Presented as an oral late breaker by Tomas Kalincik, MD, PhD, autologous hematopoietic stem cell transplantation was not superior to natalizumab in the reduction of disability progression in patients with progressive MS.
Tomas Kalincik, MD, PhD
In a recent comparator study, autologous hematopoietic stem cell transplantation (AHSCT) proved to not be more beneficial for reducing disability progression than natalizumab (Tysabri; Biogen) among patients with progressive multiple sclerosis (MS).1 These findings were presented in a late-breaking session at the 2022 European Committee for Treatment and Research in Multiple Sclerosis (ECTRIMS) Congress, held October 26-28, in Amsterdam, Netherlands.
All told, those treated with AHSCT (n = 39) experienced comparable on-treatment frequency of relapses as the matched cohort on natalizumab-(n = 65). In the pairwise censored group, the annualized relapse rate (ARR) mean was 0.08 (±0.28) for the AHSCT-treated patients and 0.07 (±0.25) for natalizumab treated patients (HR for relapses, 1.04; 95% CI, 0.39-2.81) over the span of up to 6 years.1
“In this combined multicentric study, we can conclude that AHSCT is not superior to natalizumab in reducing disability progression, facilitating disability improvement, or in reducing subsequent relapses. Complications of AHSCT are common, but fortunately among the 39 patients, we did not report any treatment related to mortality,” Tomas Kalincik, MD, PhD, head of the Clinical Outcomes Research Unit, University of Melbourne, said during the presentation.
Recruitment for patients with secondary or primary MS came from 6 AHSCT MS centers in Ottawa, Uppsala, Sheffield, Bergen, Sydney, and Melbourne. The patients collected from these MS centers were then combined with other patients from the MSBase registry. Patients were matched on a propensity score which included categories of sex, age, disability score (EDSS), the number of relapses before baseline at 12 and 24 months, time from the MS onset, the most effective prior therapy, and the country. Investigators included pairwise-censored groups which were compared on ARR, freedom from relapses, and cumulative hazards of 6-month confirmed EDSS worsening.
Kalincik said in the oral presentation, “Among the treated, we used pairwise censoring to preserve the quality of the match throughout the comparison to follow up. The matching may have improved the closeness of the compared groups when we compare the distances before matching to after matching.”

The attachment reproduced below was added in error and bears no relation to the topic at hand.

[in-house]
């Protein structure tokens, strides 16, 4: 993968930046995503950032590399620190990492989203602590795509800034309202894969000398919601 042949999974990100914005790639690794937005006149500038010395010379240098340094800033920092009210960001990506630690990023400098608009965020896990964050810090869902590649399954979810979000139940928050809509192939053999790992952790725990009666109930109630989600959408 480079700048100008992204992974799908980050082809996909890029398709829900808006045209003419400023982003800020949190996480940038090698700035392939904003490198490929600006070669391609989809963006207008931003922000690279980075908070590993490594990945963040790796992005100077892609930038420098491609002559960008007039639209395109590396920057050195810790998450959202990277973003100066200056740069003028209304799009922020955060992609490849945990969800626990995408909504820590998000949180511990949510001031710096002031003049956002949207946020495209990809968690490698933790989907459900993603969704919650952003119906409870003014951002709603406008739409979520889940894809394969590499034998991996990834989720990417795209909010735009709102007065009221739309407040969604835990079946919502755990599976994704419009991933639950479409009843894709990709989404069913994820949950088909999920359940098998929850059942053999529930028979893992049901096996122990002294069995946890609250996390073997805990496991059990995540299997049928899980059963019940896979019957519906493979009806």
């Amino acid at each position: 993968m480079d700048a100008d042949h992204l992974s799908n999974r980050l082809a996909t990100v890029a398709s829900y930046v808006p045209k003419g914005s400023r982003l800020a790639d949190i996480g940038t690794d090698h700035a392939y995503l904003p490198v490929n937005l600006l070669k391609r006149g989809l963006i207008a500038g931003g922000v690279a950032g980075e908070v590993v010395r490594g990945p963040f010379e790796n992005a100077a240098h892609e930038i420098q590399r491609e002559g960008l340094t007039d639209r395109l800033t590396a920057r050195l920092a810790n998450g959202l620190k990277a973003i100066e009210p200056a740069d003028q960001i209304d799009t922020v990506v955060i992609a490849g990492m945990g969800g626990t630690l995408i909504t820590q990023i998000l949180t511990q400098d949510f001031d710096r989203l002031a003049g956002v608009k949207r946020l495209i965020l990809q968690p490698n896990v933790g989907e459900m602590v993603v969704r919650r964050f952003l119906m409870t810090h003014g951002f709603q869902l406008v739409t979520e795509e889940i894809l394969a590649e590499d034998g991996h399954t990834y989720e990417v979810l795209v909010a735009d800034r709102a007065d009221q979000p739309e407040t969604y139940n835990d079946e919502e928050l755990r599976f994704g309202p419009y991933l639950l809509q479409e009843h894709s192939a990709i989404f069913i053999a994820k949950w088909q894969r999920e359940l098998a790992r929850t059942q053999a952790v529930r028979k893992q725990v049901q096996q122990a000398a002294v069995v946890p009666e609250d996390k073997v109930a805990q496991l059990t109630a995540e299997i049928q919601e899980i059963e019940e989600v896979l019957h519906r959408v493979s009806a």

Of those treated with AHSCT (n = 39), 37were diagnosed with secondary progressive MS. The majority of patients were women (64%), and the mean age of the cohort was 37 years. Notably, the mean EDSS was 5.7 along with recent pre-baseline EDSS progression (28%) and relapse mean rate of 0.5 that was recorded during the preceding year. At the conclusion of the study, the cumulative hazards of 6-month EDSS worsening (HR 1.50, 95% CI, 0.22-10.26) and the improvement (HR, 1.49, 95% CI, 0.70-3.13) were also similar.
“In this matched cohort, the annualized relapse rate after the baseline was low as 0.08. This is significant when we consider that this patient had a high relatively high degree of activity prior to the baseline, as one would expect from enrollment in the HSCT treatment regimens. Most importantly, we find no difference in the ARR between the HSCT and natalizumab cohorts. In both cohorts, the value of the ARR was 0.08, which was also corroborated by the cumulative hazard analysis of the probability of relapse,” Kalincik said in his presentation.
There were 3 patients from the AHSCT group that experienced febrile neutropenia during mobilization. Additionally, 9 patients from the same arm experienced serum sickness,6 patients required ICU admission, and 36 patients experienced complications after discharge; of these, 21 had infectious complications. Overall, there were no reports of treatment-related deaths.
Kalincik added to his oral presentation, stating “The patients with progressive MS tended to accumulate disability more often than those with relapsing MS, and unlike in relapsing MS, where you see the stabilization of disability, we do not see the same trend in progressive disease.”
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